Food Will Decide the Human Future

| September 13, 2019 | Leave a Comment

Media Type: News / Op - Ed

Author(s): Julian Cribb

Categories: , , ,

The fate of human civilization in the mid-21st Century turns critically on food. Success in overcoming the intersecting challenges of climate and resource scarcity will bring peace, plenty and a chance to repair the Planet. Failure will bring war.

Food or War (Cambridge University Press 2019) presents compelling evidence that the world urgently needs to re-think the present global food system – or face the risk of spreading conflict and mass-migration crises triggered by rising disputes over food, land and water.

In short, it argues, we have a choice before us – between food or war.

Humans have been fighting over food and the resources to produce it for more than 17,000 years and famine is embedded in most of the major conflicts of recent history, as cause, effect or both. For example – though it is often forgotten – the war aims of the Axis Powers in World War II were to acquire farmland and resources in other countries to consolidate their own security. 

Today up to a dozen conflicts are being fought out worldwide – mainly in Africa, but increasingly in the Middle East, Asia and Latin America – in which food, land and water insecurity has fuelled the confrontation. What more proof do we need? 

Beyond this, the book lists seven ‘powderkeg regions’ of the Earth, regions harbouring the majority of the human population, in which water and soil resources are running out and food supplies are increasingly stressed in the face of insatiable population and economic demands.

Each year more than a third of a billion people now leave their homes, either as refugees or ‘economic migrants’, seeking a safer future elsewhere – a number which could rise to a billion or more by the mid-century if the sustainable production of healthy food continues to be neglected.  Such numbers would overwhelm national borders and cause governments to fail.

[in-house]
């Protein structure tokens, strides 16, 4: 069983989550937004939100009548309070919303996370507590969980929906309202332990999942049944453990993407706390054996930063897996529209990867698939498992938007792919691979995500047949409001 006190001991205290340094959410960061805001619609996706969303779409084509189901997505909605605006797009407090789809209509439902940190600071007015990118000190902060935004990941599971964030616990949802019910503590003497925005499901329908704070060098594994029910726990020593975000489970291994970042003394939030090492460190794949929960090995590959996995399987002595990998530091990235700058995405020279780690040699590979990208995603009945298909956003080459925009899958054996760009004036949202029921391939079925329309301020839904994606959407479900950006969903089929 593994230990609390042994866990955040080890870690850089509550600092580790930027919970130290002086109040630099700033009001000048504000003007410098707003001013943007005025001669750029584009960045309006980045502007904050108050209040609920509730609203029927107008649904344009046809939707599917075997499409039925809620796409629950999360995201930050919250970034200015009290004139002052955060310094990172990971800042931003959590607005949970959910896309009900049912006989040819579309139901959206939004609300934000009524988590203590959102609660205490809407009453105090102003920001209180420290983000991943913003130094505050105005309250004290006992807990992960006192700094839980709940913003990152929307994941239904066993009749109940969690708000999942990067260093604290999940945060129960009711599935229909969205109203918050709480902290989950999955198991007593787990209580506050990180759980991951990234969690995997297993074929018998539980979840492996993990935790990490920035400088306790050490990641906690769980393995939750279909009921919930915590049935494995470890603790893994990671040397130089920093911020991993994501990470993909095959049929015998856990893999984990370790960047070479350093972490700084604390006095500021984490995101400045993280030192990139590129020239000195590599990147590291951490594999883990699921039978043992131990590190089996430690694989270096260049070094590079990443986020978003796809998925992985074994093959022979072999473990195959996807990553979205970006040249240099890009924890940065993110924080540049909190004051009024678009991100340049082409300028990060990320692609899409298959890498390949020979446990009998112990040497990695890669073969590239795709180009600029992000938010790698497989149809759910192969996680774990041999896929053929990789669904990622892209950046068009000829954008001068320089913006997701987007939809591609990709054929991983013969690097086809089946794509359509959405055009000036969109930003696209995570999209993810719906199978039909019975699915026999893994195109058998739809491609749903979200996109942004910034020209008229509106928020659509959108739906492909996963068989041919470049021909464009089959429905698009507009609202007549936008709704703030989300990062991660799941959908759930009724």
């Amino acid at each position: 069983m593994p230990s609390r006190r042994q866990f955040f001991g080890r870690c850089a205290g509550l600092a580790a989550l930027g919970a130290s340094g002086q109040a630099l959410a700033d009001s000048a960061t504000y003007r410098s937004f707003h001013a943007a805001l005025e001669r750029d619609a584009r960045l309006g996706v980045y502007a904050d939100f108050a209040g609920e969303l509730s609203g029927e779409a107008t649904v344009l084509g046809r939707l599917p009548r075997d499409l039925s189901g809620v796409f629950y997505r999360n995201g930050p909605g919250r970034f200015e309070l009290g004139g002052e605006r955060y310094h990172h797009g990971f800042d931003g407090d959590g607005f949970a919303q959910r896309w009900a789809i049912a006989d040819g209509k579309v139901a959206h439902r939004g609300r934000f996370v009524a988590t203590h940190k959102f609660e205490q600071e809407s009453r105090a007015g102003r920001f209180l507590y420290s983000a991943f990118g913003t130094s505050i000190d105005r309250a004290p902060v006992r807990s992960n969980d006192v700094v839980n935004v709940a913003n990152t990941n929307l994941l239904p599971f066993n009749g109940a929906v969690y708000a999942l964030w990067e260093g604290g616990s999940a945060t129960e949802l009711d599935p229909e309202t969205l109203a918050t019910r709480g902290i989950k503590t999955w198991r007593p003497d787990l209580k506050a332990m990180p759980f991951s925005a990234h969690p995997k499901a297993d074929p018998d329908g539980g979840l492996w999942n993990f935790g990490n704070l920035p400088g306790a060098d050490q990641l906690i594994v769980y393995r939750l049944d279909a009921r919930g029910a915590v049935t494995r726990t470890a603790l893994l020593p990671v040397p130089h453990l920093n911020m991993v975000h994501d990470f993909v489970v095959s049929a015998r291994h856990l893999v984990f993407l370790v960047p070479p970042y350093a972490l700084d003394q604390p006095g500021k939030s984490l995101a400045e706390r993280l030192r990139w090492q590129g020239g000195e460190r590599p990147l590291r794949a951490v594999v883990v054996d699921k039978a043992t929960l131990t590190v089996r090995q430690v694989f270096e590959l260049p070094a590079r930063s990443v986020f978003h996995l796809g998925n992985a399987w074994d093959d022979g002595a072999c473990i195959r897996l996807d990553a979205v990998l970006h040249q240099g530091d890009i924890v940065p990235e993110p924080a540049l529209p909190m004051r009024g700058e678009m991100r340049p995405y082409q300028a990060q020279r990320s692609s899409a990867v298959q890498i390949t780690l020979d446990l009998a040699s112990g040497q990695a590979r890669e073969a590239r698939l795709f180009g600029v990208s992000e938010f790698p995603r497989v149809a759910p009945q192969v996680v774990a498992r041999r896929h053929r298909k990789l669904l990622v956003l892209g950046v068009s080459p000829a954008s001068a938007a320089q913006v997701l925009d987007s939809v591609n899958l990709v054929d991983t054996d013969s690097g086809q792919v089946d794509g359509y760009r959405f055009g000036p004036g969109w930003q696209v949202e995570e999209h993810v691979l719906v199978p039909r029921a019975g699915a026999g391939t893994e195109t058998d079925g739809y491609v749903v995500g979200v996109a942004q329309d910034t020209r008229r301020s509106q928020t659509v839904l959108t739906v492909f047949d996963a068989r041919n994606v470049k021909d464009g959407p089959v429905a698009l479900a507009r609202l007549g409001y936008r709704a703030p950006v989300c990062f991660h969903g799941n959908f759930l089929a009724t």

Furthermore, potential nuclear confrontation over food, land and water – as between India and Pakistan, for example – would plunge harvests worldwide into a ‘nuclear winter’, causing a sudden, sharp drop in food availability even in distant countries which consider themselves immune to famine.

The same global food system that fed 2.5 billion humans in the mid-20th Century, one based largely on broadacre farming, pumped up with technology and fossil fuels, cannot meet the needs of 10 billion people living on a hot planet in the mid-21st. It is simply unsustainable.

Our present food system loses up to 70 billion tonnes of topsoil every year. It uses two thirds of the planet’s available freshwater – water that is rapidly being taken away from farmers to supply megacities or vast mining activities. It distributes 5 million tonnes of specialised poisons worldwide each year – poisons that affect the health both of humans and wildlife, such as honeybees. It generates around 30 per cent of humanity’s total greenhouse emissions. It is horribly vulnerable to climate change.

Every meal one eats devours ten kilos of topsoil, 800 litres of water, 1.3 litres of fuel, 0.3g of pesticide and emits 3.5 kilos of CO2. Like most people, you do that three times a day. In total humanity does it 20 billion times a year. We are consuming the Earth in order to feed ourselves – an act that is both unwise and bound to end badly.

These stark facts constitute an irrefutable argument to change our old food system in favour of a new one – one that can withstand the blows of a changing climate, with uses far fewer natural resources to produce and which constantly recycles those it does use. In Food or War I describe a food system for the future – and the profound benefits it can deliver not only to food security but also to world peace, human equity, preventing extinction and helping to slow climate change.